Utah’s reservoir system integral during drought

Statewide reservoir status at 63% of capacity

Extreme drought conditions in 2021 impacted the entire state of Utah, and with 2022 experiencing similar conditions, the state’s reservoir system is showcasing its purpose.

Storage reservoirs are an important part of Utah’s water system as they allow water managers to capture extra water supply in wet years and use it in dry years like the ones Utah is now experiencing. Many water suppliers have been using the storage to help stabilize water availability.

Utah has 45 large reservoirs that capture water from mountain streams within 11 river basins across the state. Approximately 95% of Utah’s water supply volume comes from snowmelt which is stored in those reservoirs. As of June 1, the statewide reservoir status was at 63% of capacity, about 6% lower than the same time last year. However, water levels vary greatly across river basins due to diverse climate and hydrology conditions statewide.

For example, in an average year, Weber Basin drainage would see a runoff of approximately 324,000 acre-feet. In 2021, Weber Basin realized only 3% of average, resulting in only 7,000 acre-feet of storage water. With nearly all carry-over storage from previous years depleted, Pineview reservoir currently sits at 66% full and levels will continue to decrease throughout the summer.

In the neighboring Utah Lake and Uinta Basins, Deer Creek reservoir is 82% full and Strawberry reservoir sits at 79% full. These higher levels allowed for a massive cooperative effort this year between water leaders to develop a temporary water exchange to use stored water from the Central Utah Water project and address water needs in the Weber Basin Water Conservancy District.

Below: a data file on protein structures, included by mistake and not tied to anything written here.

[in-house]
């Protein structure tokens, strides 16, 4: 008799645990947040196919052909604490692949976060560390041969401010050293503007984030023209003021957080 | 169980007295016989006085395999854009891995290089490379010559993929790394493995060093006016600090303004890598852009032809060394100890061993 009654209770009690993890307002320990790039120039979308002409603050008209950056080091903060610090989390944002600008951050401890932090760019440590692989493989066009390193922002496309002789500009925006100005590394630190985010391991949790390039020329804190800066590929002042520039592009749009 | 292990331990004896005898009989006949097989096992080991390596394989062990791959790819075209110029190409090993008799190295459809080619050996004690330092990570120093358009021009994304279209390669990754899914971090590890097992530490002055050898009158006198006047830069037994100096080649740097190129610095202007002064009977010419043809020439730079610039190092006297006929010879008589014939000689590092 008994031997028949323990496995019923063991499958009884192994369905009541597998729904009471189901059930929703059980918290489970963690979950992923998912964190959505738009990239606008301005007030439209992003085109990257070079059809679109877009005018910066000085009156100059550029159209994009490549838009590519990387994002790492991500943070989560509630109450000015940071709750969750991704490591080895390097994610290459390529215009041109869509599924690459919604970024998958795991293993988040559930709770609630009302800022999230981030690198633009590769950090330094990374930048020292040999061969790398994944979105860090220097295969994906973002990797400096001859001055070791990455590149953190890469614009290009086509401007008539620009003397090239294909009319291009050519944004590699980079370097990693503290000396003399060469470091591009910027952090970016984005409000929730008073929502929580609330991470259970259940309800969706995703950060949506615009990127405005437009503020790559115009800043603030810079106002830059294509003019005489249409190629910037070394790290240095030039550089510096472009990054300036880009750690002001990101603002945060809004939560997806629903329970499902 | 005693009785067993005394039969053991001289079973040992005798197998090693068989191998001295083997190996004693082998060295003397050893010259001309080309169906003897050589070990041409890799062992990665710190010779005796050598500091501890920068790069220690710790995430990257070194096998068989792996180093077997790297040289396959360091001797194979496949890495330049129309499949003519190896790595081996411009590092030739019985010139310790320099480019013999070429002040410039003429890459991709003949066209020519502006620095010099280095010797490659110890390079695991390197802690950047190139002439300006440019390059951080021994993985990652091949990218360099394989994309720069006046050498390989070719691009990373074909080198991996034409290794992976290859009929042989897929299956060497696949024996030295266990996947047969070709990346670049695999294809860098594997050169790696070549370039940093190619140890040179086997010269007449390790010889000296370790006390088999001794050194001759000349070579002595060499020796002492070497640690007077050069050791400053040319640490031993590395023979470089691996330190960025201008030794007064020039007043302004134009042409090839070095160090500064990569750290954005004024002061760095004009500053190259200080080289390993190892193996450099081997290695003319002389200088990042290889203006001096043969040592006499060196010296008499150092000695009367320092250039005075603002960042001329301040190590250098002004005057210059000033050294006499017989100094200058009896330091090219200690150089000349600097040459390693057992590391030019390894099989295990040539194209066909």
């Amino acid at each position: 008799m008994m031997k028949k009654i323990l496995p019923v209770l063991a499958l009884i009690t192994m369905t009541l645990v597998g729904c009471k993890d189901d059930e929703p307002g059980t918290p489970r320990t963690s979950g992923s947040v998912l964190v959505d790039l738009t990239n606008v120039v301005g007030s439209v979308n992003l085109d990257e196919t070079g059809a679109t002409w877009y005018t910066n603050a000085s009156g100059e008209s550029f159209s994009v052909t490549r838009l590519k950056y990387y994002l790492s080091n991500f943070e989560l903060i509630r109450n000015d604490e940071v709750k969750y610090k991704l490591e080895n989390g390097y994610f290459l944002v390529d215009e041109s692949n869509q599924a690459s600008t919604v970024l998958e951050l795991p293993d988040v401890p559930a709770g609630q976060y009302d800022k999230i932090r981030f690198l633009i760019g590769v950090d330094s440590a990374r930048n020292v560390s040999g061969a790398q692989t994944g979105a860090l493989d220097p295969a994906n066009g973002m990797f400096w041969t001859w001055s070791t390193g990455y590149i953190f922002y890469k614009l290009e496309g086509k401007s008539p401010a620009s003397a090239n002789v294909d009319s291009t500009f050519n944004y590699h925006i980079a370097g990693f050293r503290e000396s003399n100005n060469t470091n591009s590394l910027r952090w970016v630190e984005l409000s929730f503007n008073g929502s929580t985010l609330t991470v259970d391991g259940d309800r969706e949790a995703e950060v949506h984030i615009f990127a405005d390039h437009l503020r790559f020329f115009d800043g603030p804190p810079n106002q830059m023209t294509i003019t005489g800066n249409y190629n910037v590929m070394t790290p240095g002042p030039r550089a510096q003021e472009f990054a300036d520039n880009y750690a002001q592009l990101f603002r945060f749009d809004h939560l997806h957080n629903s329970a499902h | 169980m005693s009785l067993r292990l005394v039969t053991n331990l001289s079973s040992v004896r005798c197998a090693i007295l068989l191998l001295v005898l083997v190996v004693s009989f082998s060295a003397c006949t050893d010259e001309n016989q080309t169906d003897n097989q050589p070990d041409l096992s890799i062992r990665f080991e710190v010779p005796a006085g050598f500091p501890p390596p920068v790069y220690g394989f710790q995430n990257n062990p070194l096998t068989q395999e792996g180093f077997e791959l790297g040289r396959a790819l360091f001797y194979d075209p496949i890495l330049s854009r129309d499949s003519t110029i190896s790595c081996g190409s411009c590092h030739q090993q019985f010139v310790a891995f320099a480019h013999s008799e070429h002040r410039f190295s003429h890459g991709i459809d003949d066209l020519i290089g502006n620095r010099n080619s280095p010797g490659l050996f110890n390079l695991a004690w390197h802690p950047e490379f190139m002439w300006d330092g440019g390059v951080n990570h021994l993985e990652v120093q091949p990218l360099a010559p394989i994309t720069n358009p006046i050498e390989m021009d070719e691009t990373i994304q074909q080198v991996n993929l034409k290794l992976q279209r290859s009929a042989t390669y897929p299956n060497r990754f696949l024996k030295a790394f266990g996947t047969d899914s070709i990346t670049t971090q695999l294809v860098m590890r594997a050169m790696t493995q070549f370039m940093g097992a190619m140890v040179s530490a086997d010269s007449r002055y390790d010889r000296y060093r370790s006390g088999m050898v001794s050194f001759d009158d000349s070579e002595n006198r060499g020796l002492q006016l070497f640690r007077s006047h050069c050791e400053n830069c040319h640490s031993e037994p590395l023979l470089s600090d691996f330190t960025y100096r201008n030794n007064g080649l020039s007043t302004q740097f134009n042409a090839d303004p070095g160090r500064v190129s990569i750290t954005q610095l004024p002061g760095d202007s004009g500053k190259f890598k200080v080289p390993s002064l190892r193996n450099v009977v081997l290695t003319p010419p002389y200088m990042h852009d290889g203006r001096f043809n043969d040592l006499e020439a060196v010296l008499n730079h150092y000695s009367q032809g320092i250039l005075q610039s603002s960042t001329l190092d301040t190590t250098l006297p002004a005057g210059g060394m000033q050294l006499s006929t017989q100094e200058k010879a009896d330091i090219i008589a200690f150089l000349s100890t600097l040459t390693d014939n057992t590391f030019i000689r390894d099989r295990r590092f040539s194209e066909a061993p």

The water storage infrastructure put in place and financed through property taxes decades ago has allowed Utahns today to have enough water through the recent drought. Current water users do their part now through daily water conservation efforts. The package deal of water conservation and water infrastructure allows for generational water planning.

“Adopting effective long-term water conservation practices will stretch existing supplies and provide greater resiliency to drought, but there is no silver bullet to solve future water supply concerns,” said Bart Forsyth, General Manager of Jordan Valley Water Conservancy District. “Ensuring access to safe, reliable water will require many participants and several methods.”

Drought resiliency isn’t the only thing large reservoirs provide, which is why sharing the cost of this large water infrastructure is so important. Things like wildfire protection, flood control, endangered species protection, and recreation benefit the broader public and require storage reservoirs. The cost of these big-ticket items is paid for through property taxes.